- + Car tuning and customisations make a big return
- + Live action cutscenes made the campaign more engaging
- + Perfecting a drift never gets old!
- - Persistent connection online isn’t necessary
- - Not being able to pause
Want to look beyond the score? Check out the full review below…
Start Replay: “Need for Spee.. Internet”
Simply titled “Need for Speed” this latest iteration in the long-running racing series has been developed as a reboot by developer Ghost Games. Their refresh has made gameplay feel sleeker, while featuring quick access to in-game content via an intuitive menu system. Despite the drawbacks its mandatory online connection presents, I thoroughly enjoyed speeding in style.
Set in the fictional city of Ventura Bay, its large map is packed with twisting roads that lend themselves well to drifting and high-speed pursuits. Cast as the newbie within an energetic and talented racing crew, it’s up to you to build up reputation and become noticed on the open road. The narrative is held together by live action recordings, giving you a first-person perspective of each interaction with your crew. Coming face-to-face with actual human beings helped me care more about who offered me objectives.
Whether you take on tasks set by your contacts or find an event on the street, everything contributes to reputation and credits; building up your rep will unlock better upgrades, alongside more advanced events. Point-to-point races, time trials and drift challenges are all offered in a selection of difficulties. Progression doesn’t rely on just your driving ability, however, as car customisation makes a big return and the build of your vehicle remains just as important.
If you consider yourself creative you can customise decals for your car, next to tuning its handling and performance to personal preference. I’m not a petrol head, but seeing my automobile moulded by a collection of sleek and sexy parts I chose, was immensely satisfying. Tinkering away in your garage is just one tap away and the NFS Network operates as your main hub for daily challenges and interaction with friends. The game’s smooth interface allows effortless transportation to events dotted across the entire map. Whether you want to instantly teleport or get routed to any objective, it’s entirely your choice.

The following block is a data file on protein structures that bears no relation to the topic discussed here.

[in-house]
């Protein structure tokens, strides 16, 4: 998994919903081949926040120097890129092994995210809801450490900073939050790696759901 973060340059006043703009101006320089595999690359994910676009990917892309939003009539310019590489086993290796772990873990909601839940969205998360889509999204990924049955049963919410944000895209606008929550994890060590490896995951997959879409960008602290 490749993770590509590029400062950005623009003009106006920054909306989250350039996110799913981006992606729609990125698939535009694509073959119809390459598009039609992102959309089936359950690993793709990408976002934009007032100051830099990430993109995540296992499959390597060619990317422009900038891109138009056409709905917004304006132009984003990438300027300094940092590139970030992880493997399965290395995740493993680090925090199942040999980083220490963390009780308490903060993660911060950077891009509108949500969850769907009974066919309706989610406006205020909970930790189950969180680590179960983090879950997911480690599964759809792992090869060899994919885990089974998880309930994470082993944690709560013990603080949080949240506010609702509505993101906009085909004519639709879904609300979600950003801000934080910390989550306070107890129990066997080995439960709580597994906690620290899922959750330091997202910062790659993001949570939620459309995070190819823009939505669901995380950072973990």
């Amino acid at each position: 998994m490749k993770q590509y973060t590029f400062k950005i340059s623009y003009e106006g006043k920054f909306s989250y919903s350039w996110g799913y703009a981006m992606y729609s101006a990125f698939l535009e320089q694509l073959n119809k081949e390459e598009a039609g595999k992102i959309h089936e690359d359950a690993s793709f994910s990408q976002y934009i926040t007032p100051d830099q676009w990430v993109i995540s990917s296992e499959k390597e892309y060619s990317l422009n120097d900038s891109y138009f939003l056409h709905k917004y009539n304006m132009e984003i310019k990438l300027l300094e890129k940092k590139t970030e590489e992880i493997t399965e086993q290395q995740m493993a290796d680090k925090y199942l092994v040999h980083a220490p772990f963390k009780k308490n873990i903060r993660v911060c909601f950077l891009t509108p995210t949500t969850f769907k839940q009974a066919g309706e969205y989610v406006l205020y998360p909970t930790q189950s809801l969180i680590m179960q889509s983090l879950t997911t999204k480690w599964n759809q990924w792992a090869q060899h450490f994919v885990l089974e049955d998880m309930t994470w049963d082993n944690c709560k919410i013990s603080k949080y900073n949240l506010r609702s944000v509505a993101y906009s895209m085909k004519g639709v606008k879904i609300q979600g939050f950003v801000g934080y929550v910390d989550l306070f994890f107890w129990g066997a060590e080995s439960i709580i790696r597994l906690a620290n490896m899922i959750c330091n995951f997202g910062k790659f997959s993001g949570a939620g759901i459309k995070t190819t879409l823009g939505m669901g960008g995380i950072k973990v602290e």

Prior experiences have always made it difficult for me to choose the correct balance in handling between the amount of grip and drift my car obtains. With the new addition of one slider which lets me override all handling attributes, it was easy to find a balance. It didn’t take long until I had a car that handled perfectly for my play style. Finally mastering the drift of my car at full speed made me feel unstoppable, but if a race required more grip on the tarmac then all it took was a quick and easy alteration.
The beauty of Need for Speed is a sight to behold, particularly when the rain hits the bodywork and street lights shimmer off the chassis. But in an attempt to blend real life with the digital world your car model is digitally rendered during the live action cutscenes, which was sometimes jarringly obvious. It’s a neat feature that offers another notch of customisation to the game, but unfortunately when faced with real people in a non-digital space it doesn’t quite work as intended.
Each time a game introduces itself as “always online” my instant reaction is to grab my torch and pitchfork. If the gameplay doesn’t gain any advantage from a mandatory connection then I don’t want to be told how or when to play. Need for Speed’s persistent connection doesn’t offer anything special in comparison to other games operating under the same structure. Take Destiny, for example, wherein every aspect of its gameplay is held together via the help of other players. During Need for Speed’s campaign there wasn’t any involvement from the community, I was always given artificial racing buddies. Specific modes are present that include the online players and Ventura Bay will always feature a few non-NPCs roaming around the map, but it’s not enough reason to rid players the chance to play this title offline.
The only time I felt excited by having other players populate the map, was when I competed in AI-driven races and was met with the challenge of avoiding a community member. On those rare instances it made the action feel a bit unpredictable, even if it did hinder my progress by occasionally crashing into them. The added lack of any pause functionality didn’t help my crash record. A persistent connection mean’t I felt pressured to continue races, regardless of whether I needed to turn down the volume or go for a bathroom break.
I adore its narrative and felt compelled to keep up my relationships by completing tasks. In retrospect though, everything felt too scripted and focused too much on a singular path. It would’ve been nicer to have my skills reflected via a change in script depending on how well I had done. If Ghost Games continue down the route of live action cutscenes, then having them change dynamically to reflect my personal progress would be a great move forward.
Despite my uneasy-ness toward being constantly connected, I’ve had an absolute blast zipping between objectives thanks to its sleek interface and fantastic ability to tune my ride to perfection. Car customisation is really satisfying and the live action cutscenes make me feel a little closer to the my crew and the races.
*Need for Speed was provided to Start Replay on PS4 by EA and Xbox One by Xbox. It was reviewed after the implementation of patch 1.03